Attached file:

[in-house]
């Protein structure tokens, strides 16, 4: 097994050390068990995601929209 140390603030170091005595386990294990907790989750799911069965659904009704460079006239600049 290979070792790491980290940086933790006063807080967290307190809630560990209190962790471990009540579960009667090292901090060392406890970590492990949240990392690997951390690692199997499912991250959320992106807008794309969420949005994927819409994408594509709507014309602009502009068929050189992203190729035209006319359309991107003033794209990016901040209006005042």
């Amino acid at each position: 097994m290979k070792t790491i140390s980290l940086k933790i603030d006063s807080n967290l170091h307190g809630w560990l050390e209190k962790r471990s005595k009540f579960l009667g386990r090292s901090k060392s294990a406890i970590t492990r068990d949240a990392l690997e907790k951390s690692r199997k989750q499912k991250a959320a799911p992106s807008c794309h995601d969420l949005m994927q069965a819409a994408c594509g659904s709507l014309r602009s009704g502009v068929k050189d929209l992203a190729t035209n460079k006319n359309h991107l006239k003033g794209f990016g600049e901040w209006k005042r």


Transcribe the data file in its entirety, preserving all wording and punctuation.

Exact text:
[in-house]
């Protein structure tokens, strides 16, 4: 097994050390068990995601929209 140390603030170091005595386990294990907790989750799911069965659904009704460079006239600049 290979070792790491980290940086933790006063807080967290307190809630560990209190962790471990009540579960009667090292901090060392406890970590492990949240990392690997951390690692199997499912991250959320992106807008794309969420949005994927819409994408594509709507014309602009502009068929050189992203190729035209006319359309991107003033794209990016901040209006005042």
């Amino acid at each position: 097994m290979k070792t790491i140390s980290l940086k933790i603030d006063s807080n967290l170091h307190g809630w560990l050390e209190k962790r471990s005595k009540f579960l009667g386990r090292s901090k060392s294990a406890i970590t492990r068990d949240a990392l690997e907790k951390s690692r199997k989750q499912k991250a959320a799911p992106s807008c794309h995601d969420l949005m994927q069965a819409a994408c594509g659904s709507l014309r602009s009704g502009v068929k050189d929209l992203a190729t035209n460079k006319n359309h991107l006239k003033g794209f990016g600049e901040w209006k005042r």